Apple has acquired the majority of Intel’s smartphone modem business – the part that connects devices to Wi-Fi and cellular networks – for a hefty $1 billion (£800m). The deal means about 2,200 staff will move over to Apple, and the company will acquire intellectual property and equipment from Intel.
Apple’s phone sales dipped in the first quarter of 2019, and its progress on 5G has been sluggish compared to competitors. This acquisition is the company’s latest push to control the entire smartphone production ecosystem, but what does this mean for Apple’s currently choppy trajectory?
“I don’t think anyone’s really surprised by the acquisition,” says Alan Priestley, a analyst at Gartner. “There weren’t that many obvious contenders to buy the group, and Apple has been known for a long while to be wanting to get more control over its own technology.”
Apple has typically relied on Intel and Qualcomm for the production of its smartphone modems, generally splitting orders between the two companies. Qualcomm’s modems have long been recognised as faster than Intel’s, and the company is ahead on developing 5G modems, which have already been integrated into the likes of Samsung’s Galaxy Note 9.
However, there’s a reason Apple has not benefited from these capabilities recently: until April of this year, it was engaged in a two-year-long legal battle with Qualcomm. Apple sued the company for extorting its position as the dominant player in its market to ramp up licensing fees, while Qualcomm sued Apple over patent violations. Finally, the dispute was resolved when the companies chose to settle – a decision that was widely attributed to Apple being stuck on how to source competitive modem technology, given that Intel was deemed behind on 5G.
Apple signed up to a six-year global patent licensing agreement with Qualcomm which involves the company supplying modems for its phones. Shortly after the agreement, Intel announced it was suspending its development of 5G modem parts, signalling a lack of demand from Apple or any other major competitor. But while Apple will rely on Qualcomm for the near term, its purchase of Intel’s modem business signals a desire to bring its whole production cycle in-house. This is something was first floated as an aim for the giant in 2009, when Tim Cook announced to investors the company would create the technology it required as a point of differentiation with competitors. Some analysts have predicted that Apple’s custom designed modems could be ready within three years.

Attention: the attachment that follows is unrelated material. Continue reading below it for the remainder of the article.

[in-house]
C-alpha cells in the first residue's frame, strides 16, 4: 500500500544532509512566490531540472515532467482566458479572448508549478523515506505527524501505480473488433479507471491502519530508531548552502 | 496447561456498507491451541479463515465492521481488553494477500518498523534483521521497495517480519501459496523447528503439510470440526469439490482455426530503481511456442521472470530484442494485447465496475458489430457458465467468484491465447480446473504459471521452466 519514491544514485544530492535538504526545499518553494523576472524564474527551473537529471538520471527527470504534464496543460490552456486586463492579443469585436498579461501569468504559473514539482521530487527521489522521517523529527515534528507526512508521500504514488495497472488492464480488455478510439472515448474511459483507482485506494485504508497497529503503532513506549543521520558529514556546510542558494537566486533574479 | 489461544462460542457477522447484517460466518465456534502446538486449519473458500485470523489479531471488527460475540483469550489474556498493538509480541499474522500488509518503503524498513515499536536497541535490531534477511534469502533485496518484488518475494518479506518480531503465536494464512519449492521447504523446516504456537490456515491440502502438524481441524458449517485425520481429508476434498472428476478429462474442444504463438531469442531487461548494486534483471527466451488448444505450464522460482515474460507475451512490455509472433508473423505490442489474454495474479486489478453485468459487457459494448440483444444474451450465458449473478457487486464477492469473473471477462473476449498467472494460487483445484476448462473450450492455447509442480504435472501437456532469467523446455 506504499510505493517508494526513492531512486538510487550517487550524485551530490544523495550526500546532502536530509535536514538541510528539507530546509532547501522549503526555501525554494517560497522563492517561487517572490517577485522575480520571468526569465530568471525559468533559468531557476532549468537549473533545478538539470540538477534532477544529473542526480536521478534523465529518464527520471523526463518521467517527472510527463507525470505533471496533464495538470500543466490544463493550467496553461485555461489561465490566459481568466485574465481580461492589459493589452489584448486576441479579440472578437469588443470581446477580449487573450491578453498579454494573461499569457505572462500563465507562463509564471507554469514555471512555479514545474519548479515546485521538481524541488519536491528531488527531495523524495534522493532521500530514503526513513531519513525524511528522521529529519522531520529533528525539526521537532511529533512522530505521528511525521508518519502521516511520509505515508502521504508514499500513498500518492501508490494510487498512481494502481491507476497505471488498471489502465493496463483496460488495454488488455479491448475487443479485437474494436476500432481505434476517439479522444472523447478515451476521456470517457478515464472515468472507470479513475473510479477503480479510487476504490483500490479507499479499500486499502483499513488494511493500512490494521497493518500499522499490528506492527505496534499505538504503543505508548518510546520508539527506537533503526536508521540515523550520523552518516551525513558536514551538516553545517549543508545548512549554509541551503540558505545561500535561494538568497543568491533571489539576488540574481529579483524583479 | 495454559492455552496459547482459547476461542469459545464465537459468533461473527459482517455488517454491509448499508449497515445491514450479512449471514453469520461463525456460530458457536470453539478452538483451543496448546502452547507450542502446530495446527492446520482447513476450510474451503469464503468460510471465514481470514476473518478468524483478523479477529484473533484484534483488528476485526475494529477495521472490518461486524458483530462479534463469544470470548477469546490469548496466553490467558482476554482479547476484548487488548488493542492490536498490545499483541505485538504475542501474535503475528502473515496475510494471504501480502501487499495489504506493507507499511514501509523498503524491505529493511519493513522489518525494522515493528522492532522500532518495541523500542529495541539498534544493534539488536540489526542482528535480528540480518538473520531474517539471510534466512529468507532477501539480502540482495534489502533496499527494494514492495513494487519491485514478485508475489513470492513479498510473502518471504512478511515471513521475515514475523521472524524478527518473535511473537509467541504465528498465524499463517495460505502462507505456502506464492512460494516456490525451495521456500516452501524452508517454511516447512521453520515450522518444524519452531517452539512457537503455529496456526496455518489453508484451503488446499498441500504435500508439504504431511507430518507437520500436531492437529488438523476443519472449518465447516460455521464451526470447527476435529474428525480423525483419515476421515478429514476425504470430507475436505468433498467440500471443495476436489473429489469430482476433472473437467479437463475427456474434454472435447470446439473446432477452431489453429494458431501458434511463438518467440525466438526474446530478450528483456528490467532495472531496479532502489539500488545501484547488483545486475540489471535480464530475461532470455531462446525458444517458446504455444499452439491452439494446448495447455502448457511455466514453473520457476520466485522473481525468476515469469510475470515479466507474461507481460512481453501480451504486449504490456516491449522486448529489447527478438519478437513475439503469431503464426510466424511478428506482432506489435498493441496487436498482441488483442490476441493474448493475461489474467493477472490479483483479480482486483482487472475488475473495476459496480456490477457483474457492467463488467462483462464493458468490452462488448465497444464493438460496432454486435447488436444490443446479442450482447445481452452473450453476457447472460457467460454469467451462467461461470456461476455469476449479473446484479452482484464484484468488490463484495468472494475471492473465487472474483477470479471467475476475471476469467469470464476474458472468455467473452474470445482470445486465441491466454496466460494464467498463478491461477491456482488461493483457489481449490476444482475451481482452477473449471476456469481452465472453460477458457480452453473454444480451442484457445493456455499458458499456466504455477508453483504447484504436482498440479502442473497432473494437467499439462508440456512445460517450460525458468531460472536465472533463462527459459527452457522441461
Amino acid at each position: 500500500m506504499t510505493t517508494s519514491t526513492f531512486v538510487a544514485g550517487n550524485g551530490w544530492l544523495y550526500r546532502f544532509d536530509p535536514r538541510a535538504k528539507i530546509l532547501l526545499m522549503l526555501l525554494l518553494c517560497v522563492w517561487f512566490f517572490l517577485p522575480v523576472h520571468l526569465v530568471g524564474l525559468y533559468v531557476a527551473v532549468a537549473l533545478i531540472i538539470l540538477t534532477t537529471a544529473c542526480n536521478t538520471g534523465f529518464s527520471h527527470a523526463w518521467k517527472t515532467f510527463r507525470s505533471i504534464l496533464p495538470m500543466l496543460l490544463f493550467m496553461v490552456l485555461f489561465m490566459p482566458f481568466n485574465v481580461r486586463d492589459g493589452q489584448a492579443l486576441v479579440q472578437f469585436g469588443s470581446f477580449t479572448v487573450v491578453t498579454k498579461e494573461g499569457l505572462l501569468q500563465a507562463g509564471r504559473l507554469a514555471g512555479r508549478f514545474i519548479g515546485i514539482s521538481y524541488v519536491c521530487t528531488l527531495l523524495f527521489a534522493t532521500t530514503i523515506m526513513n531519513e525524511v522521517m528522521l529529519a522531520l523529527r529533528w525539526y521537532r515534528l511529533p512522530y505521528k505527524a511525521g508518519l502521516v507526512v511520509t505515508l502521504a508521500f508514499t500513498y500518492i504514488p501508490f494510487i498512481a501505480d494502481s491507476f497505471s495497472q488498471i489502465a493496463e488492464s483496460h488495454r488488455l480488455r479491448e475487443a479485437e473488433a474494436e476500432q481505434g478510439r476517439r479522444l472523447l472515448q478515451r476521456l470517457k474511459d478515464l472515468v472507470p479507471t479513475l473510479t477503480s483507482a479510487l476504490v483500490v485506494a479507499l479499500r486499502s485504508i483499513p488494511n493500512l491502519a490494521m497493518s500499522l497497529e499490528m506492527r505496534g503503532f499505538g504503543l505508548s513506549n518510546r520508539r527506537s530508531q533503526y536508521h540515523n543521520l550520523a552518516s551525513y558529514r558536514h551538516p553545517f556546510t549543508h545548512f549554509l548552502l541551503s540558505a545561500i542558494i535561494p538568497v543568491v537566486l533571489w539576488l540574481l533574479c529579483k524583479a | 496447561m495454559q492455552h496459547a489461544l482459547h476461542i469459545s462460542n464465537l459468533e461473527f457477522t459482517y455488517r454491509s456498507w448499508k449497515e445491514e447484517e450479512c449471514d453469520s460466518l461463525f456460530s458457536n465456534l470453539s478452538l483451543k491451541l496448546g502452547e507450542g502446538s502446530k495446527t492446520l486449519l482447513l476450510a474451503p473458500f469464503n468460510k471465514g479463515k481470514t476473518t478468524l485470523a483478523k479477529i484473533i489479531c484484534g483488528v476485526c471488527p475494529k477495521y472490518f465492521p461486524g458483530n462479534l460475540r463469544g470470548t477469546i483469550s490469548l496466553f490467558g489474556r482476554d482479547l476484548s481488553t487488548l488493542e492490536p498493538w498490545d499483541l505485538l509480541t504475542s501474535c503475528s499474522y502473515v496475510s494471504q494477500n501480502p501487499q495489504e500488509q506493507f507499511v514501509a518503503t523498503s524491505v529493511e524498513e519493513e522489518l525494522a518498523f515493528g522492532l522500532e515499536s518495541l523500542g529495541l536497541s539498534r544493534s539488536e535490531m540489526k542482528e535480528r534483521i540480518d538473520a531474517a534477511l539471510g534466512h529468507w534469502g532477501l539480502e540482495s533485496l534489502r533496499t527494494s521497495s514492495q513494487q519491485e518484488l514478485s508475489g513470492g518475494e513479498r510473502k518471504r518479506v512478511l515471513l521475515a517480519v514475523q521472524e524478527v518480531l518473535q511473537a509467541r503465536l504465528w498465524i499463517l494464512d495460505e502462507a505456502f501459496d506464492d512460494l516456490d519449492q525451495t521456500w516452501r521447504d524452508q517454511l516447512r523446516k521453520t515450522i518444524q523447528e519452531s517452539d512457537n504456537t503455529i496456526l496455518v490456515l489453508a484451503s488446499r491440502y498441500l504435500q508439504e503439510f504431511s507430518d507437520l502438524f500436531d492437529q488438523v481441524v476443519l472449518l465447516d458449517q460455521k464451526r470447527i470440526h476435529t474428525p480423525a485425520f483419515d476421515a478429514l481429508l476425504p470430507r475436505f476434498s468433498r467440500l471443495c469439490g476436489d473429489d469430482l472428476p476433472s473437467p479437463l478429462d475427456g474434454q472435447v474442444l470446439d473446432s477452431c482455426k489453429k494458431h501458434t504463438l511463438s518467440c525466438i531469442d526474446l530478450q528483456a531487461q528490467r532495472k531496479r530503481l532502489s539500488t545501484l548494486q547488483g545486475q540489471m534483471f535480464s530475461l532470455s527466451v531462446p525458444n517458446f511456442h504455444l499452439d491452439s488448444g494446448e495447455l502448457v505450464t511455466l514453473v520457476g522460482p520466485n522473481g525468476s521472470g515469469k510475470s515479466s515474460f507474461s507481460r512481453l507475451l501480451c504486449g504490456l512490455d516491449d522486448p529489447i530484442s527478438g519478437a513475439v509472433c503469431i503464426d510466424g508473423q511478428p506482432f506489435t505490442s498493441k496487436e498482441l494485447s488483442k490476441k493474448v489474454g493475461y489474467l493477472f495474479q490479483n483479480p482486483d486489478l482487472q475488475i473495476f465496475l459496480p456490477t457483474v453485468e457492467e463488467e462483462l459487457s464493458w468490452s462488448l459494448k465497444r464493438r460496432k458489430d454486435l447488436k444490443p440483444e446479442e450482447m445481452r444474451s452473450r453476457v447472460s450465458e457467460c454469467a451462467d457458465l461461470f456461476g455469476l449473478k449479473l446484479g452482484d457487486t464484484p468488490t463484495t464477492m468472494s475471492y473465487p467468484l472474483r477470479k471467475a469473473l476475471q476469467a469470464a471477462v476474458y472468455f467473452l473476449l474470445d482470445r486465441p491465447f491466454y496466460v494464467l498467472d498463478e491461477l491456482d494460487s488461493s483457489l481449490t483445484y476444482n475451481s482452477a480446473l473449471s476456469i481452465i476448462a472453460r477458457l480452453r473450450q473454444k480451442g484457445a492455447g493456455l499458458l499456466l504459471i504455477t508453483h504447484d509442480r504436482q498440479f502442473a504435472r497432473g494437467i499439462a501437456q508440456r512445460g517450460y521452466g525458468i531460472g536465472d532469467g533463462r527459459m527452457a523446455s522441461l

“I think we’ll see future generations of iPhones that have a fully integrated modem,” says Priestley. “At the moment, Apple is unusual in that they use a discrete modem – most other smartphone vendors are using integrated modems.” This means that in Apple phones, the modem is a separate chip rather than being integrated into the application processor, a design feature that requires more space and power within the phone.
Apple’s Intel purchase reveals a desire to one day grasp the reigns of modem production itself, without having to rely on third party suppliers. But given Intel has been trailing Qualcomm in the modem sphere, will the acquisition allow Apple to compete on this front? “The acquisition is necessary but not sufficient,” says Geoff Blaber, vice president of research at CSS Insight. “It’s still going to take Apple years to establish a modem capability that can compete with Qualcomm. What the Intel deal does is reduce the development time by adding engineering resource and put it in a stronger negotiating position when it comes to licensing.” Modem chip development is incredibly intensive, requiring a huge injection of capital, as well as top notch engineering talent, years of R&D investment, and an impressive portfolio of intellectual property.